We will be interested both in the entropy and the associated isentropes as well as the temperature derivatives thereof, i.e., the adiabatic cooling rate . Using standard thermodynamic relations one can express the latter as follows:(3)

(3) |

where is the specific heat at constant magnetic field, and is the magnetization of the system. After normalization with a factor , the magnetic cooling rate can be identified with the generalized Grüneisen ratio Eq. (2) which we will use in the following.

We will be specifically interested in the spin-1/2 Heisenberg chain whose Hamiltonian is given by

(4) | |||||

Here is the total number of sites, are spin-1/2 operators acting at site , is the exchange constant, an exchange asymmetry, and an external magnetic field. For the finite-size computations we will assume periodic boundary conditions, i.e., . Note that the properties of the model (4) are symmetric under and . We will therefore concentrate on in the following.

It is useful to recall the zero-temperature phase diagram of the model Eq. (4), see Fig. 1.(32); (33); (34) For and small magnetic fields there is long-range antiferromagnetic order along the -direction in spin space. This state exhibits a gap in the excitation spectrum whose value at corresponds to . The value of the gap has been computed exactly via the Bethe ansatz.(35); (36) In particular, it is exponentially small close to the Heisenberg point at (marked by the dot in Fig. 1), which is characteristic for a Kosterlitz-Thouless transition.(37); (38) For , one finds a gapless Luttinger-liquid state.(39) This Luttinger-liquid state exists for , and , , with . Finally, for , the ground state is the ferromagnetically polarized state along the -direction which exhibits again a gap. We anticipate that these different zero-temperature regions, in particular the quantum phase transitions at and will be reflected by the magnetocaloric properties at finite temperature.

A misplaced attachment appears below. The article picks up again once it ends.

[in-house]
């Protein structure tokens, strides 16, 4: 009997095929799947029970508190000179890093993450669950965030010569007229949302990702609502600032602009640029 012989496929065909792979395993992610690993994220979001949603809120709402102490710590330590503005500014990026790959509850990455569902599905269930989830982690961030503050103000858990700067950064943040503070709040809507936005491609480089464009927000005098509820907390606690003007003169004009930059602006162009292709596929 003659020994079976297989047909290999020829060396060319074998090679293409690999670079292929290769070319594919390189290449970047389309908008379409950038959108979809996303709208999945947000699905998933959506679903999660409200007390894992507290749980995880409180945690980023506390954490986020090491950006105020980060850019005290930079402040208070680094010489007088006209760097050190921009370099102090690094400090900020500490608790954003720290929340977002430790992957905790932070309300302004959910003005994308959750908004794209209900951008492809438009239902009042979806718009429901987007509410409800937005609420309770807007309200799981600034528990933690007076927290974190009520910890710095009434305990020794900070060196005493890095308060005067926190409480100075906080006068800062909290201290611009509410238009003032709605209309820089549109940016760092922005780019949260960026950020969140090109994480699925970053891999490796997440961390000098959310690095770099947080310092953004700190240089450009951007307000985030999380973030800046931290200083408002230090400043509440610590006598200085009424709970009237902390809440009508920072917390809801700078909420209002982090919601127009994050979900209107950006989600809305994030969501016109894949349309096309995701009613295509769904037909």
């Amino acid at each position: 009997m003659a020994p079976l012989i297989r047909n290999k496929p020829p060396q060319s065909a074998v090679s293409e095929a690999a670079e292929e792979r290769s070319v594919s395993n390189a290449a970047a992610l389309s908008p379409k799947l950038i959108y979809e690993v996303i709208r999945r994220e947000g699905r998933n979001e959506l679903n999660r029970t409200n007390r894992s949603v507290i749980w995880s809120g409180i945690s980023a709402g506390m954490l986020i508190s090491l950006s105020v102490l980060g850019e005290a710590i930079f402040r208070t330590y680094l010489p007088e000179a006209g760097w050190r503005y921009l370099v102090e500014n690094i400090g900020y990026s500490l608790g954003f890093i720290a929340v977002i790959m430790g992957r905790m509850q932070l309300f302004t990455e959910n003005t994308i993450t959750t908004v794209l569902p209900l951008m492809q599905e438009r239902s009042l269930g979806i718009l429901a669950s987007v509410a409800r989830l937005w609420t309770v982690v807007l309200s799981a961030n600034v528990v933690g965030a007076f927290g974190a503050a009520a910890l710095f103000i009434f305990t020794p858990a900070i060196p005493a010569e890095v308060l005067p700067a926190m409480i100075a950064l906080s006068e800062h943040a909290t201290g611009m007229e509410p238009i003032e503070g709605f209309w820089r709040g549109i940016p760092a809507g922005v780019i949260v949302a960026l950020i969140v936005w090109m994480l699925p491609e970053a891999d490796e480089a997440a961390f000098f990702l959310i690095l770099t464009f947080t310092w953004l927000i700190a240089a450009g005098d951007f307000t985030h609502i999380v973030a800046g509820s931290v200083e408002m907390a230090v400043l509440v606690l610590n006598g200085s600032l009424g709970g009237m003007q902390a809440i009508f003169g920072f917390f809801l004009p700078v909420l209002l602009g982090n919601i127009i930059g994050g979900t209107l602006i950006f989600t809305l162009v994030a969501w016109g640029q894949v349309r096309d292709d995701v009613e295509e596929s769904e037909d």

### ii.1 Non-linear integral equations

In this section we recall the approach to the thermodynamics using the QTM technique and NLIEs.(31); (29) The equations look different for and .

First we consider the case . One can represent the free energy of the system per lattice site in the following form:

(5) |

(the constant is irrelevant in the present context). The auxiliary functions and are found from the following system of integral equations

(6a) | |||||

(6b) |

Here , the symbol denotes convolution and the function is defined by

(7) |

These equations are valid for . Results for negative can be obtained by changing the sign of the coupling .

For the case the free energy has the form

(8) |

with denoting a convolution with modified integration limits and

(9) |

with . The auxiliary functions are solutions of the following integral equations

(10a) | ||||

(10b) |

with integration kernels

(11) |

Results for can again be obtained by changing the sign of the coupling .

The equations for the isotropic case can be obtained by taking the limit from the case in (5) and (6) or from the case by changing the spectral parameter and taking the limit in (8) and (10).